Category: Sunday Morning Sermon
Speaker: Rev. Wes Smith
A family is out for a drive on a Sunday afternoon. It's a pleasant afternoon, and then relax at a leisurely pace down the highway. Suddenly, the two children begin to beat their father in the back:
“Daddy, daddy, stop the car! There's a cat back there on the side of the road!”
The father says, "So there's a kitten on the side of the road. We’re taking a drive."
But Daddy, you must stop and pick it up.
“I don't have to stop and pick it up.”
But daddy, if you don't, it'll die.
“Well then, it'll have to die. We don't have room for another animal. The house is already a zoo. No more animals.”
But daddy, are you going to just let it die? We never thought our daddy would be so mean and cruel as to let a kitten die.
Finally, the mother turns to her husband and says, “Dear, you'll have to stop.” He turned the car around, return to the spot, and pulled off to the side of the road. “You kids stay in the car. I'll see about it.”
He goes over to the little kitten, who is just skin and bones, sore-eyed, and full of fleas. He reaches down to pick it up and with its last bit of energy the kitten bristles, bearing tooth and claw.
He pulls back and tries again. Somehow, he grabbed the kitten by the scruff, yet the cat still found a way to defend itself by scratching up the man's hands. Albeit less violent, there are characters in Scripture who bear their claws. Hiss, if you will. There’s a particular person on my mind this morning. Let's see if you can figure out who I'm talking about.
For starters this person left a notoriously violent mark on Christianity. They openly admitted to doing things against the name of Jesus of Nazareth such as imprisoning Christians, causing them to blaspheme, and condemning many to death. This figure sanctioned the stoning of Stephen in the 7th chapter of Acts. And whether you know it or not, a great deal of the church's theological tradition found its origin through this unlikely character. Then one day God crashed into their life on the road to Damascus. They came to realize the errors of their past, and God's grace.
If you haven’t already figured it out, the person I am speaking about is Saint Paul. And if you think he a distant character, his words usually make up our Second Lessons each Sunday. His epistles, or letters, take up roughly 28% of the New Testament. From those letters we’ve inherited theological concepts like justification, or how we are made right with God. They also contain lengthy discussions on how church members should conduct themselves.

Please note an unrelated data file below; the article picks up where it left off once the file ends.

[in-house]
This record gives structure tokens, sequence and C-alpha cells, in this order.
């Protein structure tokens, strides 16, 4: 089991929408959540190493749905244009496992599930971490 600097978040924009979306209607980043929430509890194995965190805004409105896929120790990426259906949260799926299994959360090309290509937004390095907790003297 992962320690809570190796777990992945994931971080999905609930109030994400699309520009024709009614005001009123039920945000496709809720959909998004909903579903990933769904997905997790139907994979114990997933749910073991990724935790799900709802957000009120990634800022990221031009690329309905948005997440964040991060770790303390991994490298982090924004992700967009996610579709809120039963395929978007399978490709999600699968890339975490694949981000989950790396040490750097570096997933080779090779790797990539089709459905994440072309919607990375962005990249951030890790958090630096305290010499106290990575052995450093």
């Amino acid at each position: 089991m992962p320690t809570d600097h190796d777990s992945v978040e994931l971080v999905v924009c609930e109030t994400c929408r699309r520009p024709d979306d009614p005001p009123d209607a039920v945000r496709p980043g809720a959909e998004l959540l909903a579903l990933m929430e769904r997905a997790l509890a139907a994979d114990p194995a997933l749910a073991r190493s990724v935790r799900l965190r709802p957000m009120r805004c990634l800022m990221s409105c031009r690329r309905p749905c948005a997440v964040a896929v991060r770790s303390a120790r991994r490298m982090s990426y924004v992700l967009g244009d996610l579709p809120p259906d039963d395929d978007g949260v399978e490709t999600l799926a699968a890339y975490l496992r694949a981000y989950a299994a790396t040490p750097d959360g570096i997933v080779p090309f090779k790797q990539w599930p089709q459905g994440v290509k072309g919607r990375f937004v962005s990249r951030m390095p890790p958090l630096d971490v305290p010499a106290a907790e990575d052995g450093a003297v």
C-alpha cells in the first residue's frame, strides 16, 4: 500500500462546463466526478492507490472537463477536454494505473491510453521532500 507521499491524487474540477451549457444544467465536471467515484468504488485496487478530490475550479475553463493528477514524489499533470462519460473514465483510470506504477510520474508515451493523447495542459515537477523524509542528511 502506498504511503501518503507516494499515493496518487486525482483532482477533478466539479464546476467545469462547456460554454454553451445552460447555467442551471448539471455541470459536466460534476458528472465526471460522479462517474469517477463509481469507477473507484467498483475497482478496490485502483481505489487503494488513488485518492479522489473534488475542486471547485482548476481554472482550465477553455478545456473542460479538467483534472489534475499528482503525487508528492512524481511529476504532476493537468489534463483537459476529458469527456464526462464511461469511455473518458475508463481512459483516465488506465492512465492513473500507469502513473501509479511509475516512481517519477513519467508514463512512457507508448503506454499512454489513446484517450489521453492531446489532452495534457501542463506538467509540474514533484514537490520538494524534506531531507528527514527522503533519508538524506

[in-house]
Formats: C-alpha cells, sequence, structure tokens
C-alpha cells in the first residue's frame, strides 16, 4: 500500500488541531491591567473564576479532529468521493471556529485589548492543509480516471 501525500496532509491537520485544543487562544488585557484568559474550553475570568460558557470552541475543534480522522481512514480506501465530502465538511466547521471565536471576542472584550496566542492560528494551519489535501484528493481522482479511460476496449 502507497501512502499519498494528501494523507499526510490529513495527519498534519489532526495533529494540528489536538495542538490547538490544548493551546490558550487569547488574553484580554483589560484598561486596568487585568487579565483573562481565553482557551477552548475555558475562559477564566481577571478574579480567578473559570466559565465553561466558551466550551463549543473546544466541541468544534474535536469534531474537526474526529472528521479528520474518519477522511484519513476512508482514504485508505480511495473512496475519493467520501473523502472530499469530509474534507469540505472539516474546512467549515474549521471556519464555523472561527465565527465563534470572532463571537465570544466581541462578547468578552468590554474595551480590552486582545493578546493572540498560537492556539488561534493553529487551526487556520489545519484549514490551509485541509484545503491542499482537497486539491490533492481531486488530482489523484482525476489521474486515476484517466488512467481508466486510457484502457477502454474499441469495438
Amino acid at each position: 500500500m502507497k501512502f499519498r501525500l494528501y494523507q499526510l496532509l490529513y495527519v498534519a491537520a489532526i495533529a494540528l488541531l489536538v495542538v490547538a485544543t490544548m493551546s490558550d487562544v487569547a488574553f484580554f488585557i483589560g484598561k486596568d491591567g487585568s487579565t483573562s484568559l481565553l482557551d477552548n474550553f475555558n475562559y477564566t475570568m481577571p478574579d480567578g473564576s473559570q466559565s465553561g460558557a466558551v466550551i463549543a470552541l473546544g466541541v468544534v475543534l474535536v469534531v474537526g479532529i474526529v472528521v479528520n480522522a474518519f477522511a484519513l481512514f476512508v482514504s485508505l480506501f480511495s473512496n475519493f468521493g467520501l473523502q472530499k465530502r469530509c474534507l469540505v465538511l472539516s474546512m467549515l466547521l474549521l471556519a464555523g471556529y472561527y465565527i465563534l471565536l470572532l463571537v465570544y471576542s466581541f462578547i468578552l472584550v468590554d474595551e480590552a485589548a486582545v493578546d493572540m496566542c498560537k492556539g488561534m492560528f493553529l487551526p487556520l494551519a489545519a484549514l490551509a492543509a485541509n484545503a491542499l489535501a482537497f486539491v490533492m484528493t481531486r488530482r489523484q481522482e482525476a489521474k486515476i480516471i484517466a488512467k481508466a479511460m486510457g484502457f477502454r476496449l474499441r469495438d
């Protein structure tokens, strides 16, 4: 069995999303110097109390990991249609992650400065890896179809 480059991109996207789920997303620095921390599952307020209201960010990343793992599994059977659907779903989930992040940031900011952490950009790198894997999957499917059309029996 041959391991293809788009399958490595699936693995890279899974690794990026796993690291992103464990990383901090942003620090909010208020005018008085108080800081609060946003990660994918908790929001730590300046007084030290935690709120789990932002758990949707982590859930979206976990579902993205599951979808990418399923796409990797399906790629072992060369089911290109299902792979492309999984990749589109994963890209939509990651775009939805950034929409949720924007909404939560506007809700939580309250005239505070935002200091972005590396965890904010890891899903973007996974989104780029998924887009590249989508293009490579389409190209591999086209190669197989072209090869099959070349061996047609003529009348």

Given Paul's dubious resume one wonders why God would choose a person like this to proclaim the Good News.
What if that’s the point? Psalm 86:15 assures us that God is merciful and gracious, slow to anger and abounding in steadfast love. I submit to you that our God is the God of 2nd chances.
Nothing illustrates this more than our text this morning.
A man planted a fig tree in his vineyard, but three years in, the tree hadn’t produced any fruit. Being pragmatic, the man instructs the gardener to remove it. Why waste the soil and space. The gardener pushes back and offers to nurture the fig tree by digging around it and putting manure on it. The catch: if it doesn’t bear fruit after another year, it'll be removed. Cut down. Unfortunately, we don’t have the epilogue to the story, we don’t know if the fig tree flourished or became uprooted. At a certain level that’s beside the point.
Instead, let's extract this story and place it into any number of life’s arenas. Ever fail an exam, and redeem yourself on the next? Ever get passed over for a promotion and find that where you ended up was exactly where you needed to be? It's March - everyone loves a Cinderella story. For the record I chose the Fighting Illinois to win, but I digress.
We can all relate to 2nd chances huh. What’s the old mantra? If at first, you don’t succeed, try, try again? I certainly grew up with that mindset, and I suspect many of you did, too. But here’s the thing, folks – this isn’t the type of 2nd chance we read about in Luke’s Gospel!
I've always taken issue with the concept of pulling yourself up by your bootstraps. It grinds against everything I believe as a Lutheran.
Aren’t we always seduced into thinking that we’re alright on our own? Isn’t it tempting to think that we’ve got everything figured out, that if we just try harder, we’ll be able to sin less? This type of 2nd chance only serves to draw us back into a reoccurring nightmare of self-reliance.